From green to pink hydrogen, we reveal the rainbow of hydrogen colours and the different types of technology used to produce each.

But isn't hydrogen a colourless gas?

Yes, hydrogen is an invisible gas. So, somewhat confusingly and despite their colourful descriptions, there is no visible difference between the different types of hydrogen.

Why is a colourless gas given so many colourful terms?

Green hydrogen, blue hydrogen, brown hydrogen and even yellow hydrogen, turquoise hydrogen and pink hydrogen. They're essentially colour codes, or nicknames, used within the energy industry to differentiate between the types of hydrogen.

Depending on the type of production used, different colours are assigned to the hydrogen. But there is no universal naming convention and these colour definitions may change over time, and even between countries.

We're currently used to a blue flame from gas, so what colour will a hydrogen flame be?

Prototype gas hobs developed through the BEIS Hy4Heat programme have an orange flame. The project looked at introducing colours, but through clever burner design a vivid orange flame has been achieved without any additional colourants required.

The different colours of hydrogen:

Green hydrogen

In the kaleidoscope of hydrogen colours, green hydrogen is the one produced with no harmful greenhouse gas emissions. Green hydrogen is made by using clean electricity from surplus renewable energy sources, such as solar or wind power, to electrolyse water. Electrolysers use an electrochemical reaction to split water into its components of hydrogen and oxygen, emitting zero-carbon dioxide in the process.

Green hydrogen currently makes up a small percentage of the overall hydrogen, because production is expensive. Just as energy from wind power has reduced in price, green hydrogen will come down in price as it becomes more common.

Blue hydrogen

Blue hydrogen is produced mainly from natural gas, using a process called steam reforming, which brings together natural gas and heated water in the form of steam. The output is hydrogen - but also carbon dioxide as a by-product. That means carbon capture and storage (CCS) is essential to trap and store this carbon.

Blue hydrogen is sometimes described as ‘low-carbon hydrogen' as the steam reforming process doesn't actually avoid the creation of greenhouse gases.

Grey hydrogen

Currently, this is the most common form of hydrogen production. Grey hydrogen is created from natural gas, or methane, using steam methane reformation but without capturing the greenhouse gases made in the process.

Pink hydrogen

Pink hydrogen is generated through electrolysis powered by nuclear energy. Nuclear-produced hydrogen can also be referred to as purple hydrogen or red hydrogen.

In addition, the very high temperatures from nuclear reactors could be used in other hydrogen productions by producing steam for more efficient electrolysis or fossil gas-based steam methane reforming.

Turquoise hydrogen

This is a relatively new entry in the hydrogen colour charts and production is moving rapidly from the lab to small scale installations.

Turquoise hydrogen is made using a process called methane pyrolysis to produce hydrogen and solid carbon. In the future, turquoise hydrogen may be valued as a low-emission hydrogen, dependent on the thermal process being powered with renewable energy and the carbon being permanently stored or used.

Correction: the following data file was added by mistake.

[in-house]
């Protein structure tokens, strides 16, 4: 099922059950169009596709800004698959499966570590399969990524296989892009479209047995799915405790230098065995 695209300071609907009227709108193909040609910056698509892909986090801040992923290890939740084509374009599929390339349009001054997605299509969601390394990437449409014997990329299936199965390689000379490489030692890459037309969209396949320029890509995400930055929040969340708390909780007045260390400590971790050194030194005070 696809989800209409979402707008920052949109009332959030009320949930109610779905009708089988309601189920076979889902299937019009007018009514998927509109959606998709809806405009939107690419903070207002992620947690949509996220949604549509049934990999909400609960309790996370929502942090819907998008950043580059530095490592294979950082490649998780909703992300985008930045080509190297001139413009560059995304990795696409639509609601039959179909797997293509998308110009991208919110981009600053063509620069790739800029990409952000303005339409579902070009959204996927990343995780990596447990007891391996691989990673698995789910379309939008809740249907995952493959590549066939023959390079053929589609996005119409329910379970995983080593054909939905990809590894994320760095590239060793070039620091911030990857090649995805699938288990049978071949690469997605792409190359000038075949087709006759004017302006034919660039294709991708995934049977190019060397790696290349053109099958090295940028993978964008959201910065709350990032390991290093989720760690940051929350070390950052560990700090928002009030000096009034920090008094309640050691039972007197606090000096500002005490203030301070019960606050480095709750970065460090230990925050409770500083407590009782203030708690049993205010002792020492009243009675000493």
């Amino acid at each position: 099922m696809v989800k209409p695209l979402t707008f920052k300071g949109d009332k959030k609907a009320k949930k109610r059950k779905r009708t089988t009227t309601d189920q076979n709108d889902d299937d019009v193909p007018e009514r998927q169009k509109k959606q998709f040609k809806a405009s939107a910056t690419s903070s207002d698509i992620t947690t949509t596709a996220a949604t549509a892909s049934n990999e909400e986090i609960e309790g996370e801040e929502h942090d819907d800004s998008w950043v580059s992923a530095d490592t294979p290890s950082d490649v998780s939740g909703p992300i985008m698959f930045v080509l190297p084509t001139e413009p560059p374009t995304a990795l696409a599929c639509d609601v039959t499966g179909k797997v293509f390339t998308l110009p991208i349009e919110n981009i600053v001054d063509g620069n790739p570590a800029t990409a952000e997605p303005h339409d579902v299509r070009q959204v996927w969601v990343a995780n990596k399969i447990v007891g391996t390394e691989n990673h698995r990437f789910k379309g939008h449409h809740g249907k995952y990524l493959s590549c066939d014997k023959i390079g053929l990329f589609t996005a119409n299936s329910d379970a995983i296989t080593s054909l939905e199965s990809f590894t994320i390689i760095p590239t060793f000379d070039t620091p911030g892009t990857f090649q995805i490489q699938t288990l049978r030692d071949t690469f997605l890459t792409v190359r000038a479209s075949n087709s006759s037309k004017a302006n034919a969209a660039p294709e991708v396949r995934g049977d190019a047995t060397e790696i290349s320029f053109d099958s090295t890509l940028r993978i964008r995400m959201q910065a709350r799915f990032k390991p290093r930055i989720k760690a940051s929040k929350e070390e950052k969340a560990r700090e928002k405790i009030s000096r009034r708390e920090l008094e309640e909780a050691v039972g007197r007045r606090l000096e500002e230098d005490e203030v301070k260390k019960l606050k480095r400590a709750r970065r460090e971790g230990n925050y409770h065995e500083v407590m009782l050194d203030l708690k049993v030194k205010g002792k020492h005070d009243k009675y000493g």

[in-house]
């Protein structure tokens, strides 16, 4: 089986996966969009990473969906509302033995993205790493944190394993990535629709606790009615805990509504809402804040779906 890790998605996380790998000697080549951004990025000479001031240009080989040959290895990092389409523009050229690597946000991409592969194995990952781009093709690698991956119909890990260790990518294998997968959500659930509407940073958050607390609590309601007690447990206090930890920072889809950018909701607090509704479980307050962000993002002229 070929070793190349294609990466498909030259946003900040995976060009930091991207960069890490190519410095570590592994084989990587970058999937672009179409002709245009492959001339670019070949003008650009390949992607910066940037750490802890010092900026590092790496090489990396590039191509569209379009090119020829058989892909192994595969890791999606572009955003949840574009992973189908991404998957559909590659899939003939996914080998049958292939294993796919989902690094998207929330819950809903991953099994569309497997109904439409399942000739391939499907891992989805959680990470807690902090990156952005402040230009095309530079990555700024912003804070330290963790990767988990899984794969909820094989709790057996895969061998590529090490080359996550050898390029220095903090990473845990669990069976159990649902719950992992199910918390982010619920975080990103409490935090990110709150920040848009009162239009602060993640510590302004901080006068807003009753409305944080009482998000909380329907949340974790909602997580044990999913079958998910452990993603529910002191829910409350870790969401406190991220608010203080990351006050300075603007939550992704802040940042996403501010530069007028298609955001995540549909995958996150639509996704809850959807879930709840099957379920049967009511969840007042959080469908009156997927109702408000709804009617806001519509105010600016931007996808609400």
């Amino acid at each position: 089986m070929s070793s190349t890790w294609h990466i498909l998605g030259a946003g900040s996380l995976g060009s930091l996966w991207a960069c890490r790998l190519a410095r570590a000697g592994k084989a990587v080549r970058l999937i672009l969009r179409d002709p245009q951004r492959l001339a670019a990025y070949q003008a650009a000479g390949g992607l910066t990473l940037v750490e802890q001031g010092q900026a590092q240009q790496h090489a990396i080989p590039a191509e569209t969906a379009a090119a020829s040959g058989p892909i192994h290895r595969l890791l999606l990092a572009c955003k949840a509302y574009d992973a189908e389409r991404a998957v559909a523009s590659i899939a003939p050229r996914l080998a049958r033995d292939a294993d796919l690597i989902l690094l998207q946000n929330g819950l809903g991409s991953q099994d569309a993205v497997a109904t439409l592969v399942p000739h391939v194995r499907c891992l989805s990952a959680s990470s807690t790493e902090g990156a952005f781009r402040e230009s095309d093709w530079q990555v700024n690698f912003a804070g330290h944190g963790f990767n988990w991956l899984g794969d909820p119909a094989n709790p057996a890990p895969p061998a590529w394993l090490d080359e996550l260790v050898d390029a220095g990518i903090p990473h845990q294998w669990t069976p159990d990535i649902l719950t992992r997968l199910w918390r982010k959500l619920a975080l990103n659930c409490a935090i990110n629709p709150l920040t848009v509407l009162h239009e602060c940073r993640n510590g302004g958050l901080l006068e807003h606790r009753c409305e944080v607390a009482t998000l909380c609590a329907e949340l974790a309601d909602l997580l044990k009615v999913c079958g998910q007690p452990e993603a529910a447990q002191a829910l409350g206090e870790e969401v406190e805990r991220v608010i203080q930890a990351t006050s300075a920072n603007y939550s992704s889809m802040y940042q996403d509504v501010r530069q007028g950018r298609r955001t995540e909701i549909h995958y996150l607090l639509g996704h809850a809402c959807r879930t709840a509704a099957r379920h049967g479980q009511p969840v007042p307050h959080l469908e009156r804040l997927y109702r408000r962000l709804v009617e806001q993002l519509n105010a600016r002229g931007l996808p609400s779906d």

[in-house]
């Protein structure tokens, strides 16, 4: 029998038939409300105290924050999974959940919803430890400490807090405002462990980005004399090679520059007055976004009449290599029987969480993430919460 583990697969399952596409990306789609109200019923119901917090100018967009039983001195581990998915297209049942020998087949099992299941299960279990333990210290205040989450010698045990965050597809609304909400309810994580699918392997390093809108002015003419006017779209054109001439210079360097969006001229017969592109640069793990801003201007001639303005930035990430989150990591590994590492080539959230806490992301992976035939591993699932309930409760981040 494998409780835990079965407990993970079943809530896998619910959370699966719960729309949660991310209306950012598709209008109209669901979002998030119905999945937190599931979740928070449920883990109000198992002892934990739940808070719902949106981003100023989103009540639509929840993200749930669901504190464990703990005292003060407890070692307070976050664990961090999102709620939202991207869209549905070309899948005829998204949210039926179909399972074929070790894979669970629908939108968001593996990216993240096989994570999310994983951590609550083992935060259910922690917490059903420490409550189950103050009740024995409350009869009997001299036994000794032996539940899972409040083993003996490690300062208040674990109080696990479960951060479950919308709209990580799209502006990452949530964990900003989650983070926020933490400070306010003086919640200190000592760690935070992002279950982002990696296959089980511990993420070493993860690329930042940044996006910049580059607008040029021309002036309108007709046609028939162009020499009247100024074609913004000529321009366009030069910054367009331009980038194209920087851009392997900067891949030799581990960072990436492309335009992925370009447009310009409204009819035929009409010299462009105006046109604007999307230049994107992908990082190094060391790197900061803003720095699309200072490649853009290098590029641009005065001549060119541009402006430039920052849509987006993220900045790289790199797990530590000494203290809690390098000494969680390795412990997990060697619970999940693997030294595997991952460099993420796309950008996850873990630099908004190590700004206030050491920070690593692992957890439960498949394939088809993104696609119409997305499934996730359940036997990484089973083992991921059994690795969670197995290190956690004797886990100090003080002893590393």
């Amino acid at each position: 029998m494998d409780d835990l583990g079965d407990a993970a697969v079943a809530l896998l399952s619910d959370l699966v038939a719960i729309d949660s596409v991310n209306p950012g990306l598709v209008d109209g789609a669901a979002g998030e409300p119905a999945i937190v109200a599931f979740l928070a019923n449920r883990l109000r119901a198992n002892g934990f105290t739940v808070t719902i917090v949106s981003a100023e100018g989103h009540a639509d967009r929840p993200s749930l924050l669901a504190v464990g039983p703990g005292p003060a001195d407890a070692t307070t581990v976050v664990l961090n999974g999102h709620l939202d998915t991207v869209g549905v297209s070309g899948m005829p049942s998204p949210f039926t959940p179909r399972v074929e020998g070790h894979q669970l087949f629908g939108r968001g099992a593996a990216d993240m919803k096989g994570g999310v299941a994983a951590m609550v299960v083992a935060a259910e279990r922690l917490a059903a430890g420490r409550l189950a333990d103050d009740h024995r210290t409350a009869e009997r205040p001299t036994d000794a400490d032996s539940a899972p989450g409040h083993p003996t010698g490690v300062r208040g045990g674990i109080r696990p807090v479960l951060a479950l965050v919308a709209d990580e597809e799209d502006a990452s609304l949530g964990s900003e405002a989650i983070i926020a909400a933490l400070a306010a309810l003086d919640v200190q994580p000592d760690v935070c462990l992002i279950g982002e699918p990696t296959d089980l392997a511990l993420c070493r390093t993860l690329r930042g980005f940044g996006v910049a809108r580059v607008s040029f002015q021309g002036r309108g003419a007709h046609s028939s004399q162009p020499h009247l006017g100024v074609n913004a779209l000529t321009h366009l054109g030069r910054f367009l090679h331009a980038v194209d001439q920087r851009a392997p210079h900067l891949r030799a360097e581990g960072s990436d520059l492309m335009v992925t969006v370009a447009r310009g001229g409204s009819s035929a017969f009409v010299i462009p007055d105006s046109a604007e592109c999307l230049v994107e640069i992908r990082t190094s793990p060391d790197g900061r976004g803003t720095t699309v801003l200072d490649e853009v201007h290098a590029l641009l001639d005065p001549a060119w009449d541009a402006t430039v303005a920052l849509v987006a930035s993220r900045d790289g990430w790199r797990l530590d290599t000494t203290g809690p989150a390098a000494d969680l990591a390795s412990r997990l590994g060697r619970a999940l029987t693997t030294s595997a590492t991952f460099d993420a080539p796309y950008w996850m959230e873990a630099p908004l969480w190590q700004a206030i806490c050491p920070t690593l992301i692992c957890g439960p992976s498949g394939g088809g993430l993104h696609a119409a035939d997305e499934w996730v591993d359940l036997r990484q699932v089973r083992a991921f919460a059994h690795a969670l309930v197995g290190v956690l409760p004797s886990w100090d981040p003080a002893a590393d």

Black and brown hydrogen

Using black coal or lignite (brown coal) in the hydrogen-making process, these black and brown hydrogen are the absolute opposite of green hydrogen in the hydrogen spectrum and the most environmentally damaging.

Just to confuse things, any hydrogen made from fossil fuels through the process of ‘gasification' is sometimes called black or brown hydrogen interchangeably.

Japan and Australia announced a new brown coal-to-hydrogen project recently. This project will use brown coal in Australia to produce liquefied hydrogen, which will then be shipped to Japan for low-emission use.

White hydrogen

White hydrogen is a naturally-occurring geological hydrogen found in underground deposits and created through fracking. There are no strategies to exploit this hydrogen at present.

Yellow hydrogen

Yellow hydrogen is a relatively new phrase for hydrogen made through electrolysis using solar power.

The future of hydrogen as energy

Projects looking into the possibilities of using hydrogen as an energy source are currently underway in various parts of the world. 

In the UK, FutureGrid is trialling hydrogen mixes in off-grid gas pipelines, and Project Union is exploring the development of a hydrogen ‘backbone' joining together industrial clusters around the country.

Similarly the HyGrid Project, one of the first and largest clean hydrogen projects in the US, is expected to heat approximately 800 homes by blending green hydrogen into the existing distribution system.

To meet net zero in a timely, fair and just way we will need to explore a range of solutions. Scaling up and selecting from the clean hydrogen palette has the potential to support decarbonisation of homes, transport, industry and power. National Grid is investigating and enabling a variety of complementary technologies to provide clean, affordable, reliable and resilient energy for consumers.

In the future, some hydrogen colours may fade in importance and others burn brighter. What's certain is that the hydrogen rainbow will play a significant role in reaching net zero, as we reduce our historical reliance on fossil fuels and look to green alternatives to power our homes, businesses and transport.